The humanitarian sector in Somalia is struggling to keep pace with an escalating food security crisis. Civilians fleeing famine-like conditions, including from areas controlled by militant group Al-Shabaab, face poor living conditions, disease outbreaks and uncertainty about their ability to return home.
About 2 million people are now internally displaced within Somalia, including those who fled before and after the current drought, according to the International Organization for Migration’s Somalia Chief of Mission Gerard Waite.
The IOM is following the movement of populations through its Displacement Tracking Matrix program, a system used to track and monitor human flight. The organization is also co-lead of the Camp Coordination and Camp Management cluster, together with the United Nations Refugee Agency. The group works with the Somali government to improve service delivery and living conditions in camps for internally displaced people.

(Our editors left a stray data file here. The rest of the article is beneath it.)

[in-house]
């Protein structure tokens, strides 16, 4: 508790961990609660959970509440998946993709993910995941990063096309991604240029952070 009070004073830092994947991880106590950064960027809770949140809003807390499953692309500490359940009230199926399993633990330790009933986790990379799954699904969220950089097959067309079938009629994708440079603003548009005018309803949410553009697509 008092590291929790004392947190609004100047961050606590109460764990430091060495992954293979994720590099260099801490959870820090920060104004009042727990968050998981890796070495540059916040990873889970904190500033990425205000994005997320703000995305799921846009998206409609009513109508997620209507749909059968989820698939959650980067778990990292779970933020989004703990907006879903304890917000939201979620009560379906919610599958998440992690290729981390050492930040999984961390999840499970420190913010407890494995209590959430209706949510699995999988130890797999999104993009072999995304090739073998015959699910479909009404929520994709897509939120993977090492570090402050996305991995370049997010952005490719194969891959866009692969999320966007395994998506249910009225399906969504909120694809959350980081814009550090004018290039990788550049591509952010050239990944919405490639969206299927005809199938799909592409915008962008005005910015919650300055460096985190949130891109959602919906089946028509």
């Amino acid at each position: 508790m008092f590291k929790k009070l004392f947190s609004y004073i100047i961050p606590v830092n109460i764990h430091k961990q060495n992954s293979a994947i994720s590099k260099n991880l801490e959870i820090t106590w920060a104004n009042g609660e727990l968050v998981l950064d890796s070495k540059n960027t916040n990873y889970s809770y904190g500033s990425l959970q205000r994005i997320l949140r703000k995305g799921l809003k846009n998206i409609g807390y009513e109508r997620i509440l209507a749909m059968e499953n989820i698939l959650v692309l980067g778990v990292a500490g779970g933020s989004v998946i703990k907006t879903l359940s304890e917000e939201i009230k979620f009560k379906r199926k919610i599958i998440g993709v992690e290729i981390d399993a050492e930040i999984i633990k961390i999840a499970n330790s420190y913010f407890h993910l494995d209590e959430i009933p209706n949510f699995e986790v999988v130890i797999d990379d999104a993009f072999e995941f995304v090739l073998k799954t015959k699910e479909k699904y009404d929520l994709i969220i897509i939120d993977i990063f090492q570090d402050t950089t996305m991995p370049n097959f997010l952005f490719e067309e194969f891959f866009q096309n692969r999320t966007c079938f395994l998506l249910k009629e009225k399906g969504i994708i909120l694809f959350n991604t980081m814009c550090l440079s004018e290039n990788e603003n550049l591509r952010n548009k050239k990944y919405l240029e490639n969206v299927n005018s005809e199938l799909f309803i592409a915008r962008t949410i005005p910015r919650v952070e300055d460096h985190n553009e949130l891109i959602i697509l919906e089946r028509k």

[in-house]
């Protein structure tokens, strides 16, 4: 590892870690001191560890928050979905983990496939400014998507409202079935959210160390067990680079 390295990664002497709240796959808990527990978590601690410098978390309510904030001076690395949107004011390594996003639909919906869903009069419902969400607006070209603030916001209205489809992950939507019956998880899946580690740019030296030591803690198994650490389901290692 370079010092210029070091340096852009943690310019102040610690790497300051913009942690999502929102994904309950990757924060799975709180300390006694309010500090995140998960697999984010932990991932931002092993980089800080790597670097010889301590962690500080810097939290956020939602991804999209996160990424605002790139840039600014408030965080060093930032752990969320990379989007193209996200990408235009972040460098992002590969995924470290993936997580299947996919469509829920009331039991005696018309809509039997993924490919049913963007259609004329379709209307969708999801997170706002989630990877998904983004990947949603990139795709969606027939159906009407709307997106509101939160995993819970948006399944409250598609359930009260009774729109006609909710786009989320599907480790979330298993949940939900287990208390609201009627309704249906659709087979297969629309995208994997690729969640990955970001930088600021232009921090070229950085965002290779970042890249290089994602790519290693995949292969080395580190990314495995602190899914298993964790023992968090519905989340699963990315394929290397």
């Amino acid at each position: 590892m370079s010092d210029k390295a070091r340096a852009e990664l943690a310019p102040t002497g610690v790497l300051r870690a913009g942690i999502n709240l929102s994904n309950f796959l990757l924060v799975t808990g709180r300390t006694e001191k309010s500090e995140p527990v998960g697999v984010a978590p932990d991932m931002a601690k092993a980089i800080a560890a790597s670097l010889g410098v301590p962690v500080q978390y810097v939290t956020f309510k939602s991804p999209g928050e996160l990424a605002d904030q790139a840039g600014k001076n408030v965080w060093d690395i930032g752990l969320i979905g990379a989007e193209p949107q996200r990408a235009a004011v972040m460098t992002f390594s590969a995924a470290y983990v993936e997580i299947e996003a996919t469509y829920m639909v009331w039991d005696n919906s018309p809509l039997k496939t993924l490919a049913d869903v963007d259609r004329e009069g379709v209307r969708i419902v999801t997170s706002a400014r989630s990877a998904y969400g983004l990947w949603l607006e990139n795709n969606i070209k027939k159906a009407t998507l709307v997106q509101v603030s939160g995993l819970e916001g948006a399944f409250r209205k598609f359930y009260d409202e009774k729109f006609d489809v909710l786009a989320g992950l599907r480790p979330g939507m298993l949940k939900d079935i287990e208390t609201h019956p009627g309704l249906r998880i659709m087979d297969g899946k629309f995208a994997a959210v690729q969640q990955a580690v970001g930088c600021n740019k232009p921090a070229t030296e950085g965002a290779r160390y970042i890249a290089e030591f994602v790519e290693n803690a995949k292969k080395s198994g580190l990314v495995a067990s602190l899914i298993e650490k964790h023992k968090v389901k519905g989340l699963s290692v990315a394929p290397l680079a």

High-level representatives including the United Nations Secretary-General António Guterres gather in London this week to try and head off a looming famine in Somalia, as aid groups warn that immediate action is needed.
With just 16 percent of the funds IOM says it needs in 2017, the organization is prioritizing immediate needs such as improving shelter conditions. Waite spoke with Devex about his organization’s strategies for responding to the displacement crisis. Our conversation has been edited for length and clarity.